Capacitive touch pads may be constructed on four-layer and two-layer printed circuit boards (PCBs). For example, in a four-layer touchpad, the first and second layers contain the horizontal and vertical sensor elements (also referred to as pads) and interconnecting sensor traces that form the capacitive sensor matrix. The third layer contains a ground plane and the fourth layer contains the controller and associated circuitry and interconnections to the capacitive sensor matrix. In some two-layer touch pads, one layer contains the horizontal sensor elements and their corresponding interconnecting sensor traces. The second layer contains the vertical sensor elements and their interconnecting sensor traces. The controller resides on either of the two layers. It should be noted that in the field of capacitive touch pads, in reference to multiple-layer touch pads (e.g., “two-layer” or “four-layer” touch pads), the term “layer” is used to refer to a side of a non-conductive substrate upon which conductive material is disposed.

FIG. 1 illustrates an isometric view of a four-layer touchpad, in accordance with an embodiment of the present invention. The first layer 2 resides on the topside of the PCB having sensor traces 4 disposed in the vertical direction. These vertical sensor traces connect to vertically-aligned sensor elements disposed on the first layer (not shown). The second layer 12 resides on the underside of the PCB having sensor traces 13 disposed in the horizontal direction. These horizontal sensor traces connect to horizontally-aligned sensor elements disposed on the second layer (not shown). The third layer 3 is buried in the substrate of the PCB and houses the ground plane, which may connect to the topside or underside of the PCB using conductive traces and vias. Lastly, the fourth layer 14 includes the sensing circuit 15.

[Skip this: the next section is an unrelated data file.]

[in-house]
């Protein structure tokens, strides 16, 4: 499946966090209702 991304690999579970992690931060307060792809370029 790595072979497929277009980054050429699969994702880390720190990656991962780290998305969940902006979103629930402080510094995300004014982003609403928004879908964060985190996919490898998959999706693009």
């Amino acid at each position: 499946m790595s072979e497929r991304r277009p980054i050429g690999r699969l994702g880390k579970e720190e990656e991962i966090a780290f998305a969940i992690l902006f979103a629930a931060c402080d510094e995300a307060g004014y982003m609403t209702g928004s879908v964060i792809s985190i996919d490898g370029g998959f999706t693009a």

FIG. 2 illustrates an isometric view of a two-layer touchpad, in accordance with an embodiment of the present invention. The two-layer touchpad 40 illustrated in FIG. 2 includes the following: a capacitive sensor matrix 42, or array, having horizontal sensor elements 45 and vertical sensor elements 43 (represented by diamonds) and interconnecting horizontal sensor traces 44 and vertical sensor traces 46. A controller chip 48 is disposed on the same side of the PCB 47 as the sensor array 42. Although the horizontal sensor traces 44 and vertical sensor traces 46 appear to reside on the same layer in FIG. 2, such is only for conceptual purposes to understand the functional inter-relationship of the horizontal and vertical sensor elements of the array 42. As would be apparent to one of ordinary skill in the art, the horizontal sensor elements 43 and their interconnecting row sensor traces 44 reside on a different layer than the vertical sensor elements 45 and their interconnecting column sensor traces 46. The controller chip 48 resides on one of these two different layers. Accordingly, the touchpad illustrated in FIG. 2 is a “two-layer” touchpad.

Referring again to FIG. 2, the controller chip 48 and the sensor elements 43 and 45 are disposed on two non-overlapping regions of the same circuit board 42. As such, circuit board 47 may be substantially larger than the touch-sensor array 42 in order to provide area for mounting the controller chip 48, associated circuitry, and interconnections between the controller chip 48 and the sensor elements 43 and 45.